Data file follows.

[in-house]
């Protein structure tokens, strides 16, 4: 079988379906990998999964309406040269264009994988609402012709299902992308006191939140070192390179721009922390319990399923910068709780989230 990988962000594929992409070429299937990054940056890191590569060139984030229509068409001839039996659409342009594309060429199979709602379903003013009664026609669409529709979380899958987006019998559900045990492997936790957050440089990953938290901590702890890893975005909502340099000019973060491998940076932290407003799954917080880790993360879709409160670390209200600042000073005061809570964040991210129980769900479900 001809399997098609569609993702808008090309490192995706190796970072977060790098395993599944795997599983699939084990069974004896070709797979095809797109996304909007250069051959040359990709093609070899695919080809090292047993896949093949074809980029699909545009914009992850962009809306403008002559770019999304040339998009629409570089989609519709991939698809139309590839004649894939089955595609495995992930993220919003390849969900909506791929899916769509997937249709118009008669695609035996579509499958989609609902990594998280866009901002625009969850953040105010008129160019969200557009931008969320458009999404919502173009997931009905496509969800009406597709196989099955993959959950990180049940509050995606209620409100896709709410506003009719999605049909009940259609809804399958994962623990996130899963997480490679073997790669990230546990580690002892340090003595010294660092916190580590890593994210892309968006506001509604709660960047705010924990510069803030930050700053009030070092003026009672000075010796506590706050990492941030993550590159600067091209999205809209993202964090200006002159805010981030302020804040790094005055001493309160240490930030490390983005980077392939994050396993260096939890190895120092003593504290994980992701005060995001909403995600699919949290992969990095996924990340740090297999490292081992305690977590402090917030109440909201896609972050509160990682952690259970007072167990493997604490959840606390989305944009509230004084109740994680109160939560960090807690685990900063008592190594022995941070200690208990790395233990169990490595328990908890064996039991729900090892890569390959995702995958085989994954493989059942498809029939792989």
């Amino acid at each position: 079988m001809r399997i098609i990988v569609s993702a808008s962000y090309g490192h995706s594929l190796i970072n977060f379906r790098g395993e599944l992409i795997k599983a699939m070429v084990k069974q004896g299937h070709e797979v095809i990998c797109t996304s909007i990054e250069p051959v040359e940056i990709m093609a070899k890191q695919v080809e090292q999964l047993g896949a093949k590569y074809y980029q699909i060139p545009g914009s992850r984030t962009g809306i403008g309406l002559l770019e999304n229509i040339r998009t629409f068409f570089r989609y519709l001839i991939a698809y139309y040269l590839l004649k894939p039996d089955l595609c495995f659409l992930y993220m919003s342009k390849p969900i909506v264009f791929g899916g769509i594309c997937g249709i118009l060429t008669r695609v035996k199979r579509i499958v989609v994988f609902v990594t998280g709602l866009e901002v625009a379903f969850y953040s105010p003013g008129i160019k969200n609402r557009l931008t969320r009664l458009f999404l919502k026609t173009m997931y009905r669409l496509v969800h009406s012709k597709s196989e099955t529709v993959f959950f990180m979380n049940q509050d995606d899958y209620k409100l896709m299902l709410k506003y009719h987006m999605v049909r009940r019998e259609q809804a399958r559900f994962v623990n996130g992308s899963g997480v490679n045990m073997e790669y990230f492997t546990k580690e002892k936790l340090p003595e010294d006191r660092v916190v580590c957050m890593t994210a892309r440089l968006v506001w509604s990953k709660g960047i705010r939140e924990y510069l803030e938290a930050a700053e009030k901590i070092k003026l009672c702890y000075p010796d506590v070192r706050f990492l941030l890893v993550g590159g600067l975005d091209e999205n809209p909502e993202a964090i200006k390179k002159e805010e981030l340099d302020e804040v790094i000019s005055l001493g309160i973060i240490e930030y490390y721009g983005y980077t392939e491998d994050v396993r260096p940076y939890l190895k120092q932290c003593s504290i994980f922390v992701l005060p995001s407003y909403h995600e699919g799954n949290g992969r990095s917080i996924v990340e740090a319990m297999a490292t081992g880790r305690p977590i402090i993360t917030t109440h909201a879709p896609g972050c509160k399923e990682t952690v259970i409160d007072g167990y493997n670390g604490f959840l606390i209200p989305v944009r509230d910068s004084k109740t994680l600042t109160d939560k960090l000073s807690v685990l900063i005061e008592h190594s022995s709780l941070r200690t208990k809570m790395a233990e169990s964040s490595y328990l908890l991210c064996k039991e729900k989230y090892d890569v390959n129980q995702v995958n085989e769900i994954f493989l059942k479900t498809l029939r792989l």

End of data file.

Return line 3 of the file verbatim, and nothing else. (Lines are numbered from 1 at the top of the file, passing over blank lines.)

């Amino acid at each position: 079988m001809r399997i098609i990988v569609s993702a808008s962000y090309g490192h995706s594929l190796i970072n977060f379906r790098g395993e599944l992409i795997k599983a699939m070429v084990k069974q004896g299937h070709e797979v095809i990998c797109t996304s909007i990054e250069p051959v040359e940056i990709m093609a070899k890191q695919v080809e090292q999964l047993g896949a093949k590569y074809y980029q699909i060139p545009g914009s992850r984030t962009g809306i403008g309406l002559l770019e999304n229509i040339r998009t629409f068409f570089r989609y519709l001839i991939a698809y139309y040269l590839l004649k894939p039996d089955l595609c495995f659409l992930y993220m919003s342009k390849p969900i909506v264009f791929g899916g769509i594309c997937g249709i118009l060429t008669r695609v035996k199979r579509i499958v989609v994988f609902v990594t998280g709602l866009e901002v625009a379903f969850y953040s105010p003013g008129i160019k969200n609402r557009l931008t969320r009664l458009f999404l919502k026609t173009m997931y009905r669409l496509v969800h009406s012709k597709s196989e099955t529709v993959f959950f990180m979380n049940q509050d995606d899958y209620k409100l896709m299902l709410k506003y009719h987006m999605v049909r009940r019998e259609q809804a399958r559900f994962v623990n996130g992308s899963g997480v490679n045990m073997e790669y990230f492997t546990k580690e002892k936790l340090p003595e010294d006191r660092v916190v580590c957050m890593t994210a892309r440089l968006v506001w509604s990953k709660g960047i705010r939140e924990y510069l803030e938290a930050a700053e009030k901590i070092k003026l009672c702890y000075p010796d506590v070192r706050f990492l941030l890893v993550g590159g600067l975005d091209e999205n809209p909502e993202a964090i200006k390179k002159e805010e981030l340099d302020e804040v790094i000019s005055l001493g309160i973060i240490e930030y490390y721009g983005y980077t392939e491998d994050v396993r260096p940076y939890l190895k120092q932290c003593s504290i994980f922390v992701l005060p995001s407003y909403h995600e699919g799954n949290g992969r990095s917080i996924v990340e740090a319990m297999a490292t081992g880790r305690p977590i402090i993360t917030t109440h909201a879709p896609g972050c509160k399923e990682t952690v259970i409160d007072g167990y493997n670390g604490f959840l606390i209200p989305v944009r509230d910068s004084k109740t994680l600042t109160d939560k960090l000073s807690v685990l900063i005061e008592h190594s022995s709780l941070r200690t208990k809570m790395a233990e169990s964040s490595y328990l908890l991210c064996k039991e729900k989230y090892d890569v390959n129980q995702v995958n085989e769900i994954f493989l059942k479900t498809l029939r792989l």